AppComponent: Providing a service at this level means one instance of service is available for AppComponent and all its children, but not other services or AppModule. Angular will again create a child injector inherited from parent injector to maintain instances of services at the AppComponent level.
AnyOtherSubComponent: As in the example above, one instance of service will be available for one set of instances of this component and it’s children (if they exist). This will also be handled by an automatically created child injector for each instance of the component.
Note: None of these patterns are wrong. It will vary depending on the application needs and whether you want one Singleton instance of a service or you want separate instances of the service for each component and its descendants.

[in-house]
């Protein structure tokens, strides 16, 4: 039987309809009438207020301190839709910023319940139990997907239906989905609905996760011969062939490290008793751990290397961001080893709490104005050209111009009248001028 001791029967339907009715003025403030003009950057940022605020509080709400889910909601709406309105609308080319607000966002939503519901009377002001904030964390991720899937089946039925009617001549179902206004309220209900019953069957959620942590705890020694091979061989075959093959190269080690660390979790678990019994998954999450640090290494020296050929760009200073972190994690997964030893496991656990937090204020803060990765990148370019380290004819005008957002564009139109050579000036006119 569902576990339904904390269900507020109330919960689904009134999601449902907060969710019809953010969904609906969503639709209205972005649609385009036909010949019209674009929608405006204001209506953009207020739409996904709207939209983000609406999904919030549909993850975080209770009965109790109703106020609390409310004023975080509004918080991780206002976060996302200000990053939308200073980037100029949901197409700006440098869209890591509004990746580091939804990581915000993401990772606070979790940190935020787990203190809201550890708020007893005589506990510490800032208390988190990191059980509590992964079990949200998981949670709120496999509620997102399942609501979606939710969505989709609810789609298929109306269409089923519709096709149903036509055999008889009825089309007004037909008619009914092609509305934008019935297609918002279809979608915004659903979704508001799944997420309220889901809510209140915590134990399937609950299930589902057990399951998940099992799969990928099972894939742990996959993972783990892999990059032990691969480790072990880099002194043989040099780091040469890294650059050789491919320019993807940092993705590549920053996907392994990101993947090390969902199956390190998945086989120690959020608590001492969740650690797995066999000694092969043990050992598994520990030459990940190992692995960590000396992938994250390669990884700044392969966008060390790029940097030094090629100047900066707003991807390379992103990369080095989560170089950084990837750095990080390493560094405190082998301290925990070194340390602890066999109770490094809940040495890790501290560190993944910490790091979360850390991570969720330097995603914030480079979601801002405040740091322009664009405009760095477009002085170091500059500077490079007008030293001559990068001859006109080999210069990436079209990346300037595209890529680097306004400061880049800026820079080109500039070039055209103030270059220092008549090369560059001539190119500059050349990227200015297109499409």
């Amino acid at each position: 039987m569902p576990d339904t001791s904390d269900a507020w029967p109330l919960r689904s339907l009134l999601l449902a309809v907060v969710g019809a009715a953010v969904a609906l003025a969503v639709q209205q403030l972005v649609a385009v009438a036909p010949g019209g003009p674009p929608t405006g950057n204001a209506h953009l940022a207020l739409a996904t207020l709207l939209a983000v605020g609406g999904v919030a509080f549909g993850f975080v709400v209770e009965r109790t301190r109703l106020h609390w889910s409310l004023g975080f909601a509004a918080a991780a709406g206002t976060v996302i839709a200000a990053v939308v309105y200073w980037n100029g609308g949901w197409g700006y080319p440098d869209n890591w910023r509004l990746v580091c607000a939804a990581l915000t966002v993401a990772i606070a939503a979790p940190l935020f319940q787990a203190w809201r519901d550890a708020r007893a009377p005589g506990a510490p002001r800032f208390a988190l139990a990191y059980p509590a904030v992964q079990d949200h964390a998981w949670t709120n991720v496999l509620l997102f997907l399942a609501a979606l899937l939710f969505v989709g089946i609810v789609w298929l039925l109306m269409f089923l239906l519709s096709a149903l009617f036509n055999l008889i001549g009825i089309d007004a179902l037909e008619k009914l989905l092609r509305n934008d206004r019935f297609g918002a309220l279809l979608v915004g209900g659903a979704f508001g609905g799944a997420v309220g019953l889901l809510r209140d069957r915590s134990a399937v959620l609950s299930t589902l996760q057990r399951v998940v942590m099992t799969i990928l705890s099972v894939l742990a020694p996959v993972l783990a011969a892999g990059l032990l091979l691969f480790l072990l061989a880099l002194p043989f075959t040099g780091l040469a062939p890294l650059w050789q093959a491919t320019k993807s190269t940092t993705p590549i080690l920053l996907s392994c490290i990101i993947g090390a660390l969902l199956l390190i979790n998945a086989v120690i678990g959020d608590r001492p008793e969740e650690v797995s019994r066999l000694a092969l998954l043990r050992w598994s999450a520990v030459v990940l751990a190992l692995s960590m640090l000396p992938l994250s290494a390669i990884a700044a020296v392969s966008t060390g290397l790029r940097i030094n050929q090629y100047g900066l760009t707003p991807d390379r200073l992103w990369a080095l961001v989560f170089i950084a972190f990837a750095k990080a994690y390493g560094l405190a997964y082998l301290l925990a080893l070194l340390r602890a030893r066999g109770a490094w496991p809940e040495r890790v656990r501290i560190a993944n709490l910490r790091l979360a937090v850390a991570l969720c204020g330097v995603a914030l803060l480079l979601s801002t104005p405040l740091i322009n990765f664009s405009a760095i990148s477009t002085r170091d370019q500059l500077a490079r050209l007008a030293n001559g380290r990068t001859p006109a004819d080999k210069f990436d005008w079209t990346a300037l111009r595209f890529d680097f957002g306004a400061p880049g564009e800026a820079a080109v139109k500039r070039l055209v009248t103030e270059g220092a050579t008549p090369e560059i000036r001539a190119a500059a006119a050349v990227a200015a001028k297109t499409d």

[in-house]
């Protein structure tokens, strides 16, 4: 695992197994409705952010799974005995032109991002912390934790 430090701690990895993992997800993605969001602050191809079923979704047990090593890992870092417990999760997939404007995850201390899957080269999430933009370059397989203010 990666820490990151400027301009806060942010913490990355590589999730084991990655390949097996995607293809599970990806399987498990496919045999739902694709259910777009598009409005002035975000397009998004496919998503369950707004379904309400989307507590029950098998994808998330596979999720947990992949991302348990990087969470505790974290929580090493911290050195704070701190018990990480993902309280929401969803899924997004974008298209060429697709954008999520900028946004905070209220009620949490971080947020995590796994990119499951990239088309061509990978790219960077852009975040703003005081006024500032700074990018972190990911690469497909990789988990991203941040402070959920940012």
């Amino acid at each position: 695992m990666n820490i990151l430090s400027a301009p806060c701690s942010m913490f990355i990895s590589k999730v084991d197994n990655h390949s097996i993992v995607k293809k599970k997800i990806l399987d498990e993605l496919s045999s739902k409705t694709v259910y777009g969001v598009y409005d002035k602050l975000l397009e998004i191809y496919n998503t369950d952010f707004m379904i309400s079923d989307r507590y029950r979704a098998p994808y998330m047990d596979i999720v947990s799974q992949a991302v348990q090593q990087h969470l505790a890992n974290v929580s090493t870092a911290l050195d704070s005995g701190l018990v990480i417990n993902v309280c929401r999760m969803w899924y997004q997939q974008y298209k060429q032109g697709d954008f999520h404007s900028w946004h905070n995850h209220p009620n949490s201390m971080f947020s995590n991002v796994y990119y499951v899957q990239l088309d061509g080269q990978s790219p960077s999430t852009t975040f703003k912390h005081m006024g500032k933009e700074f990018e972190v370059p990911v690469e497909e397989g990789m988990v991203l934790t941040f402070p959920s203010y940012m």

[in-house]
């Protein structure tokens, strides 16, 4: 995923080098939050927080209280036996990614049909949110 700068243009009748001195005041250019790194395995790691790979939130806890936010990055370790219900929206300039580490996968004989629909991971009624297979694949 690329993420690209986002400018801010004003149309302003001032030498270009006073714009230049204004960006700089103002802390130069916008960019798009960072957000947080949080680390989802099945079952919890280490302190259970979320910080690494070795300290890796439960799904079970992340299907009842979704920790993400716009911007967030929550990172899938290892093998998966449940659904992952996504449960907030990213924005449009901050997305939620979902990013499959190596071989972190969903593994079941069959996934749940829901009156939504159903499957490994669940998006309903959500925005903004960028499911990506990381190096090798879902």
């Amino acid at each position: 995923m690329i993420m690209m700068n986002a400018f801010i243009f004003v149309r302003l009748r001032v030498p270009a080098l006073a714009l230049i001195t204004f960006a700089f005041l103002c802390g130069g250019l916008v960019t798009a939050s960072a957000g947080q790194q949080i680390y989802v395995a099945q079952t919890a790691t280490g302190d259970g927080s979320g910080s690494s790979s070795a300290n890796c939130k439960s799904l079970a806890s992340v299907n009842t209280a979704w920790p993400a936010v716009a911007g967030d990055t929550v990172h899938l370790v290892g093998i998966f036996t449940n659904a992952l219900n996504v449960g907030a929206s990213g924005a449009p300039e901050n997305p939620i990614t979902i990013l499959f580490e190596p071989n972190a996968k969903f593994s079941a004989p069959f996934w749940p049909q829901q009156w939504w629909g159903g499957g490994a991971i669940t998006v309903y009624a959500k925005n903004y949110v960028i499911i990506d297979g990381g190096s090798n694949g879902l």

In real-world applications, most of them will have child injectors being created by Angular to manage service instances and provide them whenever needed. Since Angular creates these child injectors automatically, Angular handles all the clean up as well when those child injectors are no longer required.
The @Injectable Decorator
We’ve talked about injecting services into components, directives, and pipes, etc., but haven’t talked about injecting services into services. Look at the example below and guess if it has an error:
There is a problem in the example above and Angular will report an error similar to the one below:
The class ‘CounterService’ cannot be created via dependency injection, as it does not have an Angular decorator. This will result in an error at runtime.